In cats, anemia due to Feline leukemia (FLV), feline AIDS (FIV) and FIP are common causes. In both cats and dogs, sudden heart failure occasionally does occur (cardiomyopathy). One of its signs is rapid respiration.

Another cause of anemia is autoimmune hemolytic anemia (primarily occurring in dogs). 

Any other causes I listed for low PCV and low hemoglobin in your cat or dog can also be responsible for its rapid breathing. Asthma and heartworms in cats can also be the cause of rapid, difficult breathing.

Any form of pathology in your pet’s chest cavity that prevents normal oxygen movement into the pet’s blood will also lower blood oxygen and influence breathing rate. Those could be things like fluid or loose air in the chest, lung infections, tumors or restrictions to airflow during inspiration or expiration.

If a pet’s tummy (abdomen) swells sufficiently, its contents will press on the pet’s diaphragm and through doing that, restrict its ability to breathe. So, things like greatly enlarged livers, fluid leakage into the abdomen or a distended (enlarged) stomach will also cause the dog or cat to struggle to obtain enough oxygen. If your dog or cat’s diaphragm was torn in a car accident or fight, the pet might also hyperventilate and struggle to breathe (=dyspnea) for the same reason.

All the causes I listed for low blood pH (=metabolic acidosis) or low blood HCO3 can also cause your dog or cat to breathe faster. Problems like diabetes or kidney failure can lead to that.

Cats with an abnormally high metabolic rate due to hyperthyroidism might also breathe faster than normal.

Pregnant pets sometimes breath faster because of the extra oxygen needs of the babies within them. Puppies and kittens also have a slightly more rapid respiratory rate than adults.

Collapse of the circulatory system, as occurs in dogs and cats that are in shock due to car accidents, fights, sudden severe allergies or vaccine reactions (anaphylactic shock), advanced heart disease, etc. will also breathe rapidly – (These are medical emergencies that require the same lifesaving procedures: CPR, etc. perform on them as you rush to your veterinarian’s office).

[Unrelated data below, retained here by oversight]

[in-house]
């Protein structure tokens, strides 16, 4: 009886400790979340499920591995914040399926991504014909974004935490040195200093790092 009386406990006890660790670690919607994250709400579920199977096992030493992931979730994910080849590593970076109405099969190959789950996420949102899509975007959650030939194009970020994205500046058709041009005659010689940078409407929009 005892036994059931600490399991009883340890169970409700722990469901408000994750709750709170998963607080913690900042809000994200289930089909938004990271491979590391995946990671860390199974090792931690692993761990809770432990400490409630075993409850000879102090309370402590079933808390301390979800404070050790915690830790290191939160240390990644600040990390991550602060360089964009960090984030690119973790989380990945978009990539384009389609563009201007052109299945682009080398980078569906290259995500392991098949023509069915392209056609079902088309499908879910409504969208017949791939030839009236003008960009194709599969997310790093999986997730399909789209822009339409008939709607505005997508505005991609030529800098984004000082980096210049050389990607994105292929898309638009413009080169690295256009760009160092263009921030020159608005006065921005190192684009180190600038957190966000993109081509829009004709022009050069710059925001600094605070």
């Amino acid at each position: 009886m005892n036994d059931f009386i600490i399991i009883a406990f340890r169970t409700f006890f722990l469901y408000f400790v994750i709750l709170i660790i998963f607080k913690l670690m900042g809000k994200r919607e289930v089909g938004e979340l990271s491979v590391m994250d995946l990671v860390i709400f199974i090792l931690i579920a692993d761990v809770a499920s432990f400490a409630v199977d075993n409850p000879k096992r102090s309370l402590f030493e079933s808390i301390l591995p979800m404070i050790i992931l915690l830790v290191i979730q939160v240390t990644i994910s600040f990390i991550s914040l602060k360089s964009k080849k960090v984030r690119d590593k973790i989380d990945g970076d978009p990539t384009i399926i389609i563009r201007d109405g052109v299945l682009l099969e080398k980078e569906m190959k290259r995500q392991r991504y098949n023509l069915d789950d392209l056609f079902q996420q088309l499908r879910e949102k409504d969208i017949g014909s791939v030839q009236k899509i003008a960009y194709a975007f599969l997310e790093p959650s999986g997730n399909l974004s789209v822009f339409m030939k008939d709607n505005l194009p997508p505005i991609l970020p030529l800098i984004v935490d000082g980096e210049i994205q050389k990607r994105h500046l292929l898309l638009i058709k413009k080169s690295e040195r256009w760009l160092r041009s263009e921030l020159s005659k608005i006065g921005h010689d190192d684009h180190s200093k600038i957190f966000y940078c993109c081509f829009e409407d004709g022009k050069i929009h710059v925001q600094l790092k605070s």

All medications that are considered stimulants in human medicine can be responsible for increased respiratory rate of your dog or cat. Some of those stimulants, like caffeine, chocolate or ADHA medications, would most likely be eaten by accident. But others, like phenylpropanolamine (Proin), are given to control bladder leakage in older female dogs (and occasionally in cats). Too high a dose of thyroid medications (levothyroxine) will also cause an increase in your pet’s respiratory rate.

Reasons Why Your Pet’s Respiratory Rate Could Be Slower Than It Should Be (=hypoventilation):

There are considerably fewer reasons your dog or cat would breathe slower than normal than there are for rapid respiration.

They would of course if they were asleep. But very rare brain diseases, affecting the pet’s respiratory centers could also be responsible. I know of none that would not also cause many other more serious warning signs that your pet was seriously ill.

More commonly, an overdose of a sedative medication – either one prescribed for your pet or for a human family member – and accidentally eaten by your dog or cat will cause over-sedation, coma and eventually even respiratory failure – just as it would in humans. Overdoses of alcohol could do the same. In a veterinary hospital setting, amounts of general anesthetic gas, narcotics, tranquilizers or sedatives that are inappropriately large for your pet’s condition or body weight can also slowly lead to total failure of its respiratory centers if not promptly tended to.

All causes of metabolic alkalosis (higher than normal blood pH levels), including serious vomiting, starvation, bicarbonate overdoses or overdoses of diuretics (e.g. furosemide/Lasix) can all decrease your pet’s respiratory rate. In all these cases, your dog or cat’s blood bicarbonate level would likely be high.

Prolonged exposure to severe cold (hypothermia) also depresses your cat or dog’s respiratory centers and rate of breathing.

Complementary Tests:

CBC /  WBC and blood chemistry values including blood bicarbonate or CO2 levels,    Anion gap, thoracic (chest) ultrasound and x-rays. Further tests chosen by your veterinarian based on the results of those initial ones.